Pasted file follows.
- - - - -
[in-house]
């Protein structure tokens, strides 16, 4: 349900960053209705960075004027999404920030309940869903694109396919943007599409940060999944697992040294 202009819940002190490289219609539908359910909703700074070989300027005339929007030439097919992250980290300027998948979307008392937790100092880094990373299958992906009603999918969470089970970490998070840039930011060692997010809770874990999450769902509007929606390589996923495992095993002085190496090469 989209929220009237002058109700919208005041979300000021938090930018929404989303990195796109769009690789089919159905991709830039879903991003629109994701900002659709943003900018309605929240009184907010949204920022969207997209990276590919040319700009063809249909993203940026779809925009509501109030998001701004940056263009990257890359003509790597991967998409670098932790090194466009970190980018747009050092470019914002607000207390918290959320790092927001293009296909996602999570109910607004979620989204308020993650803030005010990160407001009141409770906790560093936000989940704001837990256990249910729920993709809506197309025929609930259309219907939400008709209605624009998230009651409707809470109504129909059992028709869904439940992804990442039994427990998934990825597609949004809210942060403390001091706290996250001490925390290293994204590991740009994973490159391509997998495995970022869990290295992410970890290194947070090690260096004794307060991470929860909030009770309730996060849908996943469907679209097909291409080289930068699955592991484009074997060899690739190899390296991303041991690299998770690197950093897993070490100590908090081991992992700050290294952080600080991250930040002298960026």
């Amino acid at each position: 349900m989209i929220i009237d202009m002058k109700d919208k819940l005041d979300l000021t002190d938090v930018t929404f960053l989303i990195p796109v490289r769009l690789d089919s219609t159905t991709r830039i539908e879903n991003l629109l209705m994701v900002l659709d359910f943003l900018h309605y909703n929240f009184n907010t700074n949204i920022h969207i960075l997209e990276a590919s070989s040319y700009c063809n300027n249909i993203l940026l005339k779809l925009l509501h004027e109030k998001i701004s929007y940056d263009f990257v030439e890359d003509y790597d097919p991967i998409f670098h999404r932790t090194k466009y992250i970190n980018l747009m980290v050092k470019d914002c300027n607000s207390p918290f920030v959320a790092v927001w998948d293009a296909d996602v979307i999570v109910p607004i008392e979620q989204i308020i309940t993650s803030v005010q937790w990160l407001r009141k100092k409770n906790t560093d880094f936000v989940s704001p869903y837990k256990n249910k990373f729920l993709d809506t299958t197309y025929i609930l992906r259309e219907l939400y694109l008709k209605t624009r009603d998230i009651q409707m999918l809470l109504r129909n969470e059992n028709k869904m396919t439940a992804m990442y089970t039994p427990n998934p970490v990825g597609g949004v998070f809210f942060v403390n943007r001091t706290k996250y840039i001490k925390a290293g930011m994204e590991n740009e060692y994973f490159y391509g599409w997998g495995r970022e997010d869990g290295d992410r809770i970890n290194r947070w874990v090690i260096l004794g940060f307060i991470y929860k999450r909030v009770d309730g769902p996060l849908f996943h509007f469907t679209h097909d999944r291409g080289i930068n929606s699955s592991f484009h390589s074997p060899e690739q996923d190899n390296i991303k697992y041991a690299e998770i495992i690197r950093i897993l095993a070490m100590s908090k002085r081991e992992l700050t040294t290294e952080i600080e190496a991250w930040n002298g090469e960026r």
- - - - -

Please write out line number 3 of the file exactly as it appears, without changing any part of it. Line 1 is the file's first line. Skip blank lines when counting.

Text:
């Amino acid at each position: 349900m989209i929220i009237d202009m002058k109700d919208k819940l005041d979300l000021t002190d938090v930018t929404f960053l989303i990195p796109v490289r769009l690789d089919s219609t159905t991709r830039i539908e879903n991003l629109l209705m994701v900002l659709d359910f943003l900018h309605y909703n929240f009184n907010t700074n949204i920022h969207i960075l997209e990276a590919s070989s040319y700009c063809n300027n249909i993203l940026l005339k779809l925009l509501h004027e109030k998001i701004s929007y940056d263009f990257v030439e890359d003509y790597d097919p991967i998409f670098h999404r932790t090194k466009y992250i970190n980018l747009m980290v050092k470019d914002c300027n607000s207390p918290f920030v959320a790092v927001w998948d293009a296909d996602v979307i999570v109910p607004i008392e979620q989204i308020i309940t993650s803030v005010q937790w990160l407001r009141k100092k409770n906790t560093d880094f936000v989940s704001p869903y837990k256990n249910k990373f729920l993709d809506t299958t197309y025929i609930l992906r259309e219907l939400y694109l008709k209605t624009r009603d998230i009651q409707m999918l809470l109504r129909n969470e059992n028709k869904m396919t439940a992804m990442y089970t039994p427990n998934p970490v990825g597609g949004v998070f809210f942060v403390n943007r001091t706290k996250y840039i001490k925390a290293g930011m994204e590991n740009e060692y994973f490159y391509g599409w997998g495995r970022e997010d869990g290295d992410r809770i970890n290194r947070w874990v090690i260096l004794g940060f307060i991470y929860k999450r909030v009770d309730g769902p996060l849908f996943h509007f469907t679209h097909d999944r291409g080289i930068n929606s699955s592991f484009h390589s074997p060899e690739q996923d190899n390296i991303k697992y041991a690299e998770i495992i690197r950093i897993l095993a070490m100590s908090k002085r081991e992992l700050t040294t290294e952080i600080e190496a991250w930040n002298g090469e960026r």